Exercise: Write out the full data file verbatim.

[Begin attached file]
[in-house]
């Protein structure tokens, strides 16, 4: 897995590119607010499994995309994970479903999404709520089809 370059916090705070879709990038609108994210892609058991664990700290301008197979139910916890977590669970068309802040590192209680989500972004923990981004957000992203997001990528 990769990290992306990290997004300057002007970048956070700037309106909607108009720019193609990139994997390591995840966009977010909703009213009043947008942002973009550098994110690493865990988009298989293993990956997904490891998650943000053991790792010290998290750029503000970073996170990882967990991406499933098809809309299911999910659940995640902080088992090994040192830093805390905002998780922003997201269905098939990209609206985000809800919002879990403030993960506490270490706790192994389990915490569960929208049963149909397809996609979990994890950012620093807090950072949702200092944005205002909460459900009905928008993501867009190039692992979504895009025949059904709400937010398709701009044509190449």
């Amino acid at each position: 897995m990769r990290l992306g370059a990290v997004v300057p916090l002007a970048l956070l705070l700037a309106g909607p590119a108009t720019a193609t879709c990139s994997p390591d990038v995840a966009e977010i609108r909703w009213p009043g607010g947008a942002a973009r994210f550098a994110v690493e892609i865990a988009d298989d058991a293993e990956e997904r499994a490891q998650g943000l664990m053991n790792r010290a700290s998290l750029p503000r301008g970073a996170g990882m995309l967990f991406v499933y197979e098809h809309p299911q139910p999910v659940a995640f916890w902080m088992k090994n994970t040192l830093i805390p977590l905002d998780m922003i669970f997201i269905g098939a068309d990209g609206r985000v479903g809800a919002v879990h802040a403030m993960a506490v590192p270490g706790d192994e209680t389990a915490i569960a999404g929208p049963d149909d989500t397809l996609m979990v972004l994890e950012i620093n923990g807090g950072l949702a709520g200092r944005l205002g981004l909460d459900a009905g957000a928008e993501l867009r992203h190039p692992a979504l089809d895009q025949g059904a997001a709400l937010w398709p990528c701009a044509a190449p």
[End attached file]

[in-house]
């Protein structure tokens, strides 16, 4: 897995590119607010499994995309994970479903999404709520089809 370059916090705070879709990038609108994210892609058991664990700290301008197979139910916890977590669970068309802040590192209680989500972004923990981004957000992203997001990528 990769990290992306990290997004300057002007970048956070700037309106909607108009720019193609990139994997390591995840966009977010909703009213009043947008942002973009550098994110690493865990988009298989293993990956997904490891998650943000053991790792010290998290750029503000970073996170990882967990991406499933098809809309299911999910659940995640902080088992090994040192830093805390905002998780922003997201269905098939990209609206985000809800919002879990403030993960506490270490706790192994389990915490569960929208049963149909397809996609979990994890950012620093807090950072949702200092944005205002909460459900009905928008993501867009190039692992979504895009025949059904709400937010398709701009044509190449």
């Amino acid at each position: 897995m990769r990290l992306g370059a990290v997004v300057p916090l002007a970048l956070l705070l700037a309106g909607p590119a108009t720019a193609t879709c990139s994997p390591d990038v995840a966009e977010i609108r909703w009213p009043g607010g947008a942002a973009r994210f550098a994110v690493e892609i865990a988009d298989d058991a293993e990956e997904r499994a490891q998650g943000l664990m053991n790792r010290a700290s998290l750029p503000r301008g970073a996170g990882m995309l967990f991406v499933y197979e098809h809309p299911q139910p999910v659940a995640f916890w902080m088992k090994n994970t040192l830093i805390p977590l905002d998780m922003i669970f997201i269905g098939a068309d990209g609206r985000v479903g809800a919002v879990h802040a403030m993960a506490v590192p270490g706790d192994e209680t389990a915490i569960a999404g929208p049963d149909d989500t397809l996609m979990v972004l994890e950012i620093n923990g807090g950072l949702a709520g200092r944005l205002g981004l909460d459900a009905g957000a928008e993501l867009r992203h190039p692992a979504l089809d895009q025949g059904a997001a709400l937010w398709p990528c701009a044509a190449p």